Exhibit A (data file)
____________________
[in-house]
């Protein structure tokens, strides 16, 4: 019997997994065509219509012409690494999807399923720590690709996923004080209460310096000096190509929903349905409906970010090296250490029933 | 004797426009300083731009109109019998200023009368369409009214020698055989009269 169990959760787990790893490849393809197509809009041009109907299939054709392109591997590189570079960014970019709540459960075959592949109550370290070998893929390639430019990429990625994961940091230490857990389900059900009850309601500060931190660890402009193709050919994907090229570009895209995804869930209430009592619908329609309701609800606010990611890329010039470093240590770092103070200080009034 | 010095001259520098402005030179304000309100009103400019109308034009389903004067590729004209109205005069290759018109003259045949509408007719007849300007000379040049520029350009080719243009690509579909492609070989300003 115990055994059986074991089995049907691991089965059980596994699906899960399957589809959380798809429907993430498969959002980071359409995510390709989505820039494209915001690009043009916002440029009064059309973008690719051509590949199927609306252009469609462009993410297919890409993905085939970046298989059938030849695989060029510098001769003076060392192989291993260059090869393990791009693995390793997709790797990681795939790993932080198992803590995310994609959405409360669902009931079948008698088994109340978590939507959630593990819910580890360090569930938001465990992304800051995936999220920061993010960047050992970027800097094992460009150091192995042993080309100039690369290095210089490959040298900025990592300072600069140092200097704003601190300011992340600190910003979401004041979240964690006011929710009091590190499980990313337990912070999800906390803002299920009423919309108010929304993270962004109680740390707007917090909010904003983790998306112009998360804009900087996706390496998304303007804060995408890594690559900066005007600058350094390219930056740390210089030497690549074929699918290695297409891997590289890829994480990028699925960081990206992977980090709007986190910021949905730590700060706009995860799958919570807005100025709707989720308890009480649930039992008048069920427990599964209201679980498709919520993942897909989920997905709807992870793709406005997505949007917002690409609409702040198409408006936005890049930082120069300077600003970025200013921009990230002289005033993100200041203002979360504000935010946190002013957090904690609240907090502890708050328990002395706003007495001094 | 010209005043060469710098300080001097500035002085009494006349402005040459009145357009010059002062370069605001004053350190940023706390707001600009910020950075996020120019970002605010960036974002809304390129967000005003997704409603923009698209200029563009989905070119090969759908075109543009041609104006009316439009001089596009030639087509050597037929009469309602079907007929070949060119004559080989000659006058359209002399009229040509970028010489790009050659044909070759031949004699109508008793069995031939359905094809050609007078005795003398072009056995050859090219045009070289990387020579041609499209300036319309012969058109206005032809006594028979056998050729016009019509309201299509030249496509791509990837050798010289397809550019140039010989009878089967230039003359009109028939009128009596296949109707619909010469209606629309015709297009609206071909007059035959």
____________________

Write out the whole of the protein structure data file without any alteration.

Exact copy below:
[in-house]
């Protein structure tokens, strides 16, 4: 019997997994065509219509012409690494999807399923720590690709996923004080209460310096000096190509929903349905409906970010090296250490029933 | 004797426009300083731009109109019998200023009368369409009214020698055989009269 169990959760787990790893490849393809197509809009041009109907299939054709392109591997590189570079960014970019709540459960075959592949109550370290070998893929390639430019990429990625994961940091230490857990389900059900009850309601500060931190660890402009193709050919994907090229570009895209995804869930209430009592619908329609309701609800606010990611890329010039470093240590770092103070200080009034 | 010095001259520098402005030179304000309100009103400019109308034009389903004067590729004209109205005069290759018109003259045949509408007719007849300007000379040049520029350009080719243009690509579909492609070989300003 115990055994059986074991089995049907691991089965059980596994699906899960399957589809959380798809429907993430498969959002980071359409995510390709989505820039494209915001690009043009916002440029009064059309973008690719051509590949199927609306252009469609462009993410297919890409993905085939970046298989059938030849695989060029510098001769003076060392192989291993260059090869393990791009693995390793997709790797990681795939790993932080198992803590995310994609959405409360669902009931079948008698088994109340978590939507959630593990819910580890360090569930938001465990992304800051995936999220920061993010960047050992970027800097094992460009150091192995042993080309100039690369290095210089490959040298900025990592300072600069140092200097704003601190300011992340600190910003979401004041979240964690006011929710009091590190499980990313337990912070999800906390803002299920009423919309108010929304993270962004109680740390707007917090909010904003983790998306112009998360804009900087996706390496998304303007804060995408890594690559900066005007600058350094390219930056740390210089030497690549074929699918290695297409891997590289890829994480990028699925960081990206992977980090709007986190910021949905730590700060706009995860799958919570807005100025709707989720308890009480649930039992008048069920427990599964209201679980498709919520993942897909989920997905709807992870793709406005997505949007917002690409609409702040198409408006936005890049930082120069300077600003970025200013921009990230002289005033993100200041203002979360504000935010946190002013957090904690609240907090502890708050328990002395706003007495001094 | 010209005043060469710098300080001097500035002085009494006349402005040459009145357009010059002062370069605001004053350190940023706390707001600009910020950075996020120019970002605010960036974002809304390129967000005003997704409603923009698209200029563009989905070119090969759908075109543009041609104006009316439009001089596009030639087509050597037929009469309602079907007929070949060119004559080989000659006058359209002399009229040509970028010489790009050659044909070759031949004699109508008793069995031939359905094809050609007078005795003398072009056995050859090219045009070289990387020579041609499209300036319309012969058109206005032809006594028979056998050729016009019509309201299509030249496509791509990837050798010289397809550019140039010989009878089967230039003359009109028939009128009596296949109707619909010469209606629309015709297009609206071909007059035959």